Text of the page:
I’ve spent most of this year feeling like a hobbled old women due to my tendonitis from hell. The orthotic inserts seem to have eliminated my pain, and the temperatures have dropped from face-of-the-sun hot to lovely-autumn-day cool, so I’ve started walking regularly again. I didn’t realize how much I missed it until I got those 30 minutes a day back to think and daydream. It’s good just to be walking around because sitting all day is evidently going to kill me. (ETA: There used to be a link to an infographic there, but the site owners asked me to remove it. So, no infographic for you!)
However, my favorite walking route has been off limits this year due to construction of some silly public works project that will make us all safer from floods or something, as if this is more important than my walking route! (That’s what flood insurance is for, right?) That route winds along a stream so it feels like I’m out amongst nature. But it’s also on a sidewalk next to a road, so I feel fairly safe from muggers and rapists and iPod thieves.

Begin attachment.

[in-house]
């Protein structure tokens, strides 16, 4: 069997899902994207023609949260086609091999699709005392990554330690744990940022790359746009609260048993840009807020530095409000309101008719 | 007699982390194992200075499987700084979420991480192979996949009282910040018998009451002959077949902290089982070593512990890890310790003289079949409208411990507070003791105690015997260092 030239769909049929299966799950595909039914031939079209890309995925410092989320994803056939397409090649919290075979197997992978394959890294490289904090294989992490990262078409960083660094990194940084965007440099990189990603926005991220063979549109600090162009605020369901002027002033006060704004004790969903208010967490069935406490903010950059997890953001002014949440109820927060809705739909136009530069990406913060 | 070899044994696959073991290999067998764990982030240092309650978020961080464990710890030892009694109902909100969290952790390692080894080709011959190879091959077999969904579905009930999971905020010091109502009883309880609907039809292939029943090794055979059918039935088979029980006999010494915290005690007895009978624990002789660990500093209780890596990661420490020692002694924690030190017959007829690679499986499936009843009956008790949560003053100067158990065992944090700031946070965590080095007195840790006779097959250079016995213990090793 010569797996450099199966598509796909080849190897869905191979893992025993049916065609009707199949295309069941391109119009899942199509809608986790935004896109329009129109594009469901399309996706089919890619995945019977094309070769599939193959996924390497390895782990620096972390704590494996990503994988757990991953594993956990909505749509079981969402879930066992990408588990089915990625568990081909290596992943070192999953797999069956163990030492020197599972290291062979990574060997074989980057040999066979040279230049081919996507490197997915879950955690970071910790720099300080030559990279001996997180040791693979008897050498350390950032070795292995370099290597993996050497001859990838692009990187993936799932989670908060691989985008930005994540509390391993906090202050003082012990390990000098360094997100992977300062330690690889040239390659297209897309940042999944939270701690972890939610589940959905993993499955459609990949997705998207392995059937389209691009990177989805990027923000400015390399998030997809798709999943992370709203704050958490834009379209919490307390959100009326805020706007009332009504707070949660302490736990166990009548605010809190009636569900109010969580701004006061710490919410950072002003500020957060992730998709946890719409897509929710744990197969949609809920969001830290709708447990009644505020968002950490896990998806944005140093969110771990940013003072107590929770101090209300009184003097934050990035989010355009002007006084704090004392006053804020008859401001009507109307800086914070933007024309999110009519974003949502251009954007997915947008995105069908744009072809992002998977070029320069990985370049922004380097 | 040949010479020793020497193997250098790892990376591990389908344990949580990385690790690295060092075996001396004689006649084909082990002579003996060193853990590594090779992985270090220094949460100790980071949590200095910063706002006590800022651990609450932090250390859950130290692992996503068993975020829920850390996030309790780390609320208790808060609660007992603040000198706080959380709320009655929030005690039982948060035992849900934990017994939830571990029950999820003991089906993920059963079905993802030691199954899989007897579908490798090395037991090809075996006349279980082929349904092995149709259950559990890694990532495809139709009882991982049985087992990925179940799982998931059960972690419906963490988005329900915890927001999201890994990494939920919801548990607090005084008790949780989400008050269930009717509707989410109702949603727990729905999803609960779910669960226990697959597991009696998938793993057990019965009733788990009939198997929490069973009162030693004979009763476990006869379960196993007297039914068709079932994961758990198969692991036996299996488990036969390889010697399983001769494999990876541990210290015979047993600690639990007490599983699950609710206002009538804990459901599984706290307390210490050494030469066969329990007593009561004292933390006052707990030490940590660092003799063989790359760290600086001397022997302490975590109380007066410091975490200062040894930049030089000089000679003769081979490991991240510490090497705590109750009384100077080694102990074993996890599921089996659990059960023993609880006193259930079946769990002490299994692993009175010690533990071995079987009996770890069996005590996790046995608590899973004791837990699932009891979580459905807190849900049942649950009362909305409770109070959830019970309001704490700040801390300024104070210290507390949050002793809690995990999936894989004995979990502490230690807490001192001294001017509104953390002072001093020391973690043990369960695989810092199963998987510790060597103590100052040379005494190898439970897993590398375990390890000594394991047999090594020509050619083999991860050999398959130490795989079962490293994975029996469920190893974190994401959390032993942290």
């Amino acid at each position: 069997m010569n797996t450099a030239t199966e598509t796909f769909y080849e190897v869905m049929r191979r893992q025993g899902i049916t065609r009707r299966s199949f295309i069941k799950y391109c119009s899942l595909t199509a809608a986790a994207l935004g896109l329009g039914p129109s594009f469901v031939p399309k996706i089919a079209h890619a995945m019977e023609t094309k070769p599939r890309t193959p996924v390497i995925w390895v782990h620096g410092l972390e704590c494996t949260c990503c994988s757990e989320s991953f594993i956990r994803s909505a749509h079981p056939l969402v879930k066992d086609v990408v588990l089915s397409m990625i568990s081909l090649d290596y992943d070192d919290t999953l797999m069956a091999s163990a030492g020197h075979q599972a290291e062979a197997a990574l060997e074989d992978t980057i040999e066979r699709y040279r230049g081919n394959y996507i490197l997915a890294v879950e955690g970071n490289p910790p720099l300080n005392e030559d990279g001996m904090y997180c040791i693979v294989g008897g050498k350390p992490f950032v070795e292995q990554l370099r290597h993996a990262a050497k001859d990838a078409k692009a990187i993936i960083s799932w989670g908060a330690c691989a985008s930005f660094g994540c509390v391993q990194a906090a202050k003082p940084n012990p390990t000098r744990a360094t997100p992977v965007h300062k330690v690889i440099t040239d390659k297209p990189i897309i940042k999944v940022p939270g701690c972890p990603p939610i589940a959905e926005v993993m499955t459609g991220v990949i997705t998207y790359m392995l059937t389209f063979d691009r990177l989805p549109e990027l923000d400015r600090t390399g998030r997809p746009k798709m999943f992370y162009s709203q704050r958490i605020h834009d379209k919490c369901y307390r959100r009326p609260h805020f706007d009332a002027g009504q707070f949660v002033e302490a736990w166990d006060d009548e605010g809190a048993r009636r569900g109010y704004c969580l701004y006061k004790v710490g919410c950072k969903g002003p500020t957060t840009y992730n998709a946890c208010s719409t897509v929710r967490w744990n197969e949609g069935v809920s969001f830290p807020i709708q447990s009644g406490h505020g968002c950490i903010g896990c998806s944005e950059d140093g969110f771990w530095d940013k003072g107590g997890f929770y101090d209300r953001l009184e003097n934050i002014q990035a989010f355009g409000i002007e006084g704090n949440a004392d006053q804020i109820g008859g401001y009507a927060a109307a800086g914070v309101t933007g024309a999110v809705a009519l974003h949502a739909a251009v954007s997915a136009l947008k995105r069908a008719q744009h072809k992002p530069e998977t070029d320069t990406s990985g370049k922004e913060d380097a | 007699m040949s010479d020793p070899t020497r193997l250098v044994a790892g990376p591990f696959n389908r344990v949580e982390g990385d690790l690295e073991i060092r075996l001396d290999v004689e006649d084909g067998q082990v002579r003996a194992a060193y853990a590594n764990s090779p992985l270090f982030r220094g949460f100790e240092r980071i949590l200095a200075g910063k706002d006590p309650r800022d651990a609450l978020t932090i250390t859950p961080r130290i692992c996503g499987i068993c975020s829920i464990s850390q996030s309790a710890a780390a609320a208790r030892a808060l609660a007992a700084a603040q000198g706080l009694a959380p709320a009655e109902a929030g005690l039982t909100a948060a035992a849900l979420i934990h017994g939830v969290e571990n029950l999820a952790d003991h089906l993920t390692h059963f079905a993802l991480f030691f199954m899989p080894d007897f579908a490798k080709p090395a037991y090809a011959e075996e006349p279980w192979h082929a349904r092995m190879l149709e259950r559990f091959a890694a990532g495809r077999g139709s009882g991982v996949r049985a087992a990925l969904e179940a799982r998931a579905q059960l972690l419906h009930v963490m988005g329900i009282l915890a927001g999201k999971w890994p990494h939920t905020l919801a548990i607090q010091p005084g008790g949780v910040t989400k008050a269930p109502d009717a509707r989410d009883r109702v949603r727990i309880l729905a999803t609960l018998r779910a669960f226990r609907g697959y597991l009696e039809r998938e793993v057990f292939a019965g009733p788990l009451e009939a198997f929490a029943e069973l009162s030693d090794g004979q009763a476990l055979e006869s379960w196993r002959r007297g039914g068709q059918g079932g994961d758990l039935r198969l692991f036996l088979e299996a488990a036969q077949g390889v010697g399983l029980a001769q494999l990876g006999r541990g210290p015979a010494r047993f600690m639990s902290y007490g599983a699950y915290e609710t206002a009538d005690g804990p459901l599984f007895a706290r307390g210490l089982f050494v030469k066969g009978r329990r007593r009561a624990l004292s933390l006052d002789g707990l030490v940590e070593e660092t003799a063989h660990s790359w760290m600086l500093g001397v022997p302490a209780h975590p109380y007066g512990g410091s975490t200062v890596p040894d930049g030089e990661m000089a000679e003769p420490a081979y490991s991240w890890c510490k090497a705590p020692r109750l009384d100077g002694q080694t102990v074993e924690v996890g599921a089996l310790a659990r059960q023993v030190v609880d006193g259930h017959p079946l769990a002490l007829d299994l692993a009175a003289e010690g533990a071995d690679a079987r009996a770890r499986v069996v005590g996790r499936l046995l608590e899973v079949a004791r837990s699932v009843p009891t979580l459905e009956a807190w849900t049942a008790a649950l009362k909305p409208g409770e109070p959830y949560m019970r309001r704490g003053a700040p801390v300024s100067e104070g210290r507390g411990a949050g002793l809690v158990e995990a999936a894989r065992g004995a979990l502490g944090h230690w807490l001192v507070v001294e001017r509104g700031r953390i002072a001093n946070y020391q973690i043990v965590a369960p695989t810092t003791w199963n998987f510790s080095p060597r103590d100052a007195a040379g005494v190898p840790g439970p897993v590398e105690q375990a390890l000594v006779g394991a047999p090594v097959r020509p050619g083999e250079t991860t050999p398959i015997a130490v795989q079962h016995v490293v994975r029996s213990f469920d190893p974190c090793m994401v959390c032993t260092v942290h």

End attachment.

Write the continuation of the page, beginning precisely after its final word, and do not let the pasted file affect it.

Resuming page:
Lately I’ve been walking on a nature trail which is actually a bit lovelier, but is also more isolated than the other route. It’s not as well-trafficked as the Monon Trail back in Indy. I will frequently hit long stretches where I don’t see another human, even in the evening when the Monon was highly-populated. Then when I do see a human, it’s just one human who could possibly drag me into the bushes never to be seen again.
Statistically speaking, it’s highly unlikely I will get attacked on the trail. That said, there have been at least two attacks on Indy’s Monon Trail in the past year in the segments that I used to run on. One was a shooting not far from my old apartment which is in a residential and commercial area that I wouldn’t associate with high crime. I believe the Indianapolis crime map will back me up on this opinion.
So, I think it’s best to practice safety techniques to reduce my chance of being assaulted while I’m working up my happy exercise endorphins. I’ve been drawing on some knowledge I learned at a self-defense class offered by a women’s gym two years ago. It was run by an off-duty cop who taught us many things, including how to kill a man with your bare hands and what to say afterwards to help avoid prosecution. Seriously. Not joking here. Needless to say, my perception of the men and women in our police force was, er, broadened after this course.
Oh, in case you’re interested, the way to kill a man (or woman) with your bare hands is via a sleeper hold, also called a choke hold. It compresses the cartoid artery, preventing oxygen from flowing to the brain. The victim first loses consciousness, but if you hold it for a few minutes they’ll die. Technically you’re killing someone with your bare arms, not just your hands, but whatever. The best thing to say to the cops afterward is, “Oh my God, he was going to kill me!” This helps set up your case for self-defense.